Moral authority means the underpinning philosophy that creates or interprets laws, or it can have other definitions. Many individuals, especially elected officials, are deemed to have the greatest authority. Alternately, the law itself may be viewed as having authority to create morals, and respected as the source upon which people base their behavior. The matter gets much more complex, especially in societies where individuals have diverse views on what constitutes morality.
In a theocracy, moral authority comes from the dominant religion. This means laws of the religion and civil and criminal law are extremely close because religious leaders control the government. This doesn’t mean all laws are agreed upon because interpretations of religions vary, even within fundamental sects. Still, religious leaders are viewed as having moral authority to create and interpret law, and this authority derives from adherence to specific religious teachings.
Sectarian governments decide from where moral authority is derived to make and interpret law. Places like the US began with laws loosely inspired by Judeo-Christian concepts. The founding fathers sought to give people freedom of religion, but a general sense pervaded that laws based on Christian philosophy had the greatest moral authority. The framers and each state went farther by constructing ways people could be involved in determining law. By giving people right to vote, states and the federal government gave the voting public an opportunity and authority to determine what was moral.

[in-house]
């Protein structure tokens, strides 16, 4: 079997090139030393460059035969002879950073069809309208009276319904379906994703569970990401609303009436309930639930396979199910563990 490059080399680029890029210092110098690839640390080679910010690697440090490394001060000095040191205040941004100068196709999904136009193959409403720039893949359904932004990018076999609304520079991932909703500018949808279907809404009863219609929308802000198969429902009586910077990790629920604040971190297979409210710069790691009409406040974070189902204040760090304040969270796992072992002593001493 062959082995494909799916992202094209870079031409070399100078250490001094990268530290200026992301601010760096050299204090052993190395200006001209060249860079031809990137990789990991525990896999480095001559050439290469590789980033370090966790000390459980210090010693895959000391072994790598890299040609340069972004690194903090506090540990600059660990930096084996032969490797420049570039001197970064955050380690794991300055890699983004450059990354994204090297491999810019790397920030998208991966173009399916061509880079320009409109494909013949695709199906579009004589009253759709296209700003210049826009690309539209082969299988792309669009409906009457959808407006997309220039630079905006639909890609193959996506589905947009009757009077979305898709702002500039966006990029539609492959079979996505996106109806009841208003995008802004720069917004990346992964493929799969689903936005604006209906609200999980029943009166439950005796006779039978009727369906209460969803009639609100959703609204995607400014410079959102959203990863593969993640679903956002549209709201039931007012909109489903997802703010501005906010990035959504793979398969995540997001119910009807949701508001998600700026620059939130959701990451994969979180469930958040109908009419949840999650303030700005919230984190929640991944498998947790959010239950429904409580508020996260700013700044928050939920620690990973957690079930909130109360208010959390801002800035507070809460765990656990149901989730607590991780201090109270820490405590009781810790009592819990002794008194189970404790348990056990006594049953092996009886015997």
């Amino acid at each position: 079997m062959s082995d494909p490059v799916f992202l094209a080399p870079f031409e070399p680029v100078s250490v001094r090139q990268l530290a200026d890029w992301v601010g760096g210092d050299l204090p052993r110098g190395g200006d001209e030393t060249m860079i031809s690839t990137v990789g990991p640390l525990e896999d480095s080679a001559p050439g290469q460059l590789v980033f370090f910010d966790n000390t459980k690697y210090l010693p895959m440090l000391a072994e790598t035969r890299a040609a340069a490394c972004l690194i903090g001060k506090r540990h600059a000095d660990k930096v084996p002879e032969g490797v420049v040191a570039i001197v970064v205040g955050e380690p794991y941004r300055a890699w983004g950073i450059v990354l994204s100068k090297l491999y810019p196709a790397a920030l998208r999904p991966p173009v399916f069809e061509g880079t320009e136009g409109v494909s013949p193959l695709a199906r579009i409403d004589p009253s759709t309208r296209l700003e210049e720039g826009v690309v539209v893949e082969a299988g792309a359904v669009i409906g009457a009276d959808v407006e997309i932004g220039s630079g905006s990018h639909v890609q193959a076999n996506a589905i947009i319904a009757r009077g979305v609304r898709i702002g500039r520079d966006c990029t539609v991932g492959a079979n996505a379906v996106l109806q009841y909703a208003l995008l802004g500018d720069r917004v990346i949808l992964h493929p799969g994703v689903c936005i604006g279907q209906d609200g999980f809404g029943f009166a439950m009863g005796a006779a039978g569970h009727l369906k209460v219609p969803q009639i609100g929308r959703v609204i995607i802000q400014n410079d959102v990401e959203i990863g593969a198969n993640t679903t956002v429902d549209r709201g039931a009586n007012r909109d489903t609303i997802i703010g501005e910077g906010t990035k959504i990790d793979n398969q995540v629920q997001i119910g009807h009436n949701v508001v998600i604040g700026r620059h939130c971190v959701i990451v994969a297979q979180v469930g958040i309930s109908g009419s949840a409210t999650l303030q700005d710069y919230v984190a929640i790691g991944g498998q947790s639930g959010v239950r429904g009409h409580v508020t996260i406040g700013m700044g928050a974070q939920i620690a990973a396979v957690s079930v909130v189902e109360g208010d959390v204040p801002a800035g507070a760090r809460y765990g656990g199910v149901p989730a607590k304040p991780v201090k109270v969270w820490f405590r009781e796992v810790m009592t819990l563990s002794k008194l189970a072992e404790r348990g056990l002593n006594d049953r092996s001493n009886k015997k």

As the US matured, it extended this authority to more people by expanding voting rights. Such authority isn’t always direct. A person can elect a government official but not make him or her vote in a certain way. Judges are sometimes appointed instead of being elected and they interpret standing laws or make new laws through setting precedents. Essentially, moral authority is spread around in the US, and isn’t always evenly distributed.
What makes moral authority extremely complex in diverse populations is that everyone doesn’t agree upon the same underpinnings of basic law. People may not even agree on what ought to be the authority — some say religion, others say the market, and yet others suggest majority opinion. When certain controversial laws are on the books, those greatly opposed may feel it necessary to practice civil disobedience where permissible, and they can do things like peacefully protest. They may not have options on disobeying a law in other ways. If a tax collected funds an abortion clinic and a person doesn’t support abortion, he usually can’t refuse to pay taxes without facing consequences.
Diversity of opinion, theological background, and interpretation leads to questions about who has authority to make moral decisions. These questions play out in courtrooms, where judges must interpret laws from a moral sense. Elected representatives to government also argue over moral authority, and the voting public argues over which people most appear capable of wielding this type of authority. This leads to regular re-evaluation of laws and changes in voter opinion as to who best represents a moral view.